Due to the COVID-19 pandemic, many healthcare providers and facilities began offering telemedicine as a way to treat their patients while practicing social distancing guidelines. Though this technology has become more widely available in the past year, it has been around for some time and many patients find it a preferable way to receive medical care.
Dr. Irakli Mania, a psychiatrist and the Medical Director at Keystone Behavioral Health, has seen the benefits of using telemedicine for his patients and discusses the subject in today’s Take Care article.
What is telemedicine?
Telemedicine is the process of providing health care from a distance through technology, often using videoconferencing. It has become popular and has gained wide acceptance during the current COVID-19 pandemic. Telepsychiatry is a subset of telemedicine and can involve providing a range of services including psychiatric evaluations, medication management and therapy.
Telepsychiatry most commonly involves direct interaction between a provider and the patient when mental health care can be delivered through live, interactive communication. It can also include psychiatrists supporting primary care providers with mental health care consultation and expertise.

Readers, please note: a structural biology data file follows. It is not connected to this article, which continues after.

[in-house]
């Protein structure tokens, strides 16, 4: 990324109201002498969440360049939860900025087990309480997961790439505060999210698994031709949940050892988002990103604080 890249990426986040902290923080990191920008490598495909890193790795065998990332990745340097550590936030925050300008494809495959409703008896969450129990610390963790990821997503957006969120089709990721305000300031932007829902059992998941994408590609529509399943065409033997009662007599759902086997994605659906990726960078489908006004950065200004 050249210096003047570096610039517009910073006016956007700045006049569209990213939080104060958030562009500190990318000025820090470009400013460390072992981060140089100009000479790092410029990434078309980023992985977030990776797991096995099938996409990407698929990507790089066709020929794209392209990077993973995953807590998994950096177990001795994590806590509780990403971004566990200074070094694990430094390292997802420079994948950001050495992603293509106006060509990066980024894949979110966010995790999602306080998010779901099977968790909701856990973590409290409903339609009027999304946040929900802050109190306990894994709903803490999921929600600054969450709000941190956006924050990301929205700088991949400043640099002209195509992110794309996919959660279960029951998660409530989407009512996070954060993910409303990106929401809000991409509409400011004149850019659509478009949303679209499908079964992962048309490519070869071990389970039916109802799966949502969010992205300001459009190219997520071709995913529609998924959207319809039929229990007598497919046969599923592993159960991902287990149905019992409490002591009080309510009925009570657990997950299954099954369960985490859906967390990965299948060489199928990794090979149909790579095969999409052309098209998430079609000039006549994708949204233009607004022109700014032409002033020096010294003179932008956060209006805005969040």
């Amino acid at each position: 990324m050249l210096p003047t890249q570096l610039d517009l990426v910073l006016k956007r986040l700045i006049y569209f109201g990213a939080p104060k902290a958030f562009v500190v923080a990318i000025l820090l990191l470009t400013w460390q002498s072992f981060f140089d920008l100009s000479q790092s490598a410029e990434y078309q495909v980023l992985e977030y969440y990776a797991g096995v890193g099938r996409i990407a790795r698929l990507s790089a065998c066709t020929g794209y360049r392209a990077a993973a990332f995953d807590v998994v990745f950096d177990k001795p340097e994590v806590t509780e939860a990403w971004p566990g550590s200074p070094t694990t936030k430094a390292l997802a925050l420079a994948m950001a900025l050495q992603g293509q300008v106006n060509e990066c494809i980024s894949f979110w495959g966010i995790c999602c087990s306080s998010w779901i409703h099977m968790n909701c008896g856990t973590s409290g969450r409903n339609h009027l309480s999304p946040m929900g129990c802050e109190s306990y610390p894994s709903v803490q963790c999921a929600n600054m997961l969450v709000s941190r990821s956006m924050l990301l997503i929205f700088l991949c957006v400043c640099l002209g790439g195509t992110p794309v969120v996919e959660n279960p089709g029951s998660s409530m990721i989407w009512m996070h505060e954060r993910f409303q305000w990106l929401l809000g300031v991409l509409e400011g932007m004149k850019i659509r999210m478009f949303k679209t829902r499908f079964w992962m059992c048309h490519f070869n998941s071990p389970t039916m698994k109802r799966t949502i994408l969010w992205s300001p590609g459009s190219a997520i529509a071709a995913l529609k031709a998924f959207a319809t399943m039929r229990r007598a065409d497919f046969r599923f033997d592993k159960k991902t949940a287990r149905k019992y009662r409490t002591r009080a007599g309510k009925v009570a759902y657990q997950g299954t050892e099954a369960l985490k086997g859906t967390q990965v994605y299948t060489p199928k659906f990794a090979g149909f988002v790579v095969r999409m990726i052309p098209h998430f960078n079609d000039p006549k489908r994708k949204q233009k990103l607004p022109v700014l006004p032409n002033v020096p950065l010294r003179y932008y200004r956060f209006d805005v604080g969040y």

What is needed for a telemedicine appointment?
In order to hold a videoconferencing appointment, one needs to have access to internet and a device (phone, tablet or a computer) equipped with a camera and microphone. Most smartphones and tablets these days have these already installed and are ready to use.
There are different platforms through which telemedicine appointments are held. Some of the platforms that are popular include Doxy.me, Zoom and Skype for Business. Each provides unique features. They are very user-friendly and require minimal knowledge of using the software, like downloading an app or browsing the web. In addition, during this pandemic we have been allowed to have telemedicine appointments over the phone with just audio, if video is not available due to lack of access to such technology.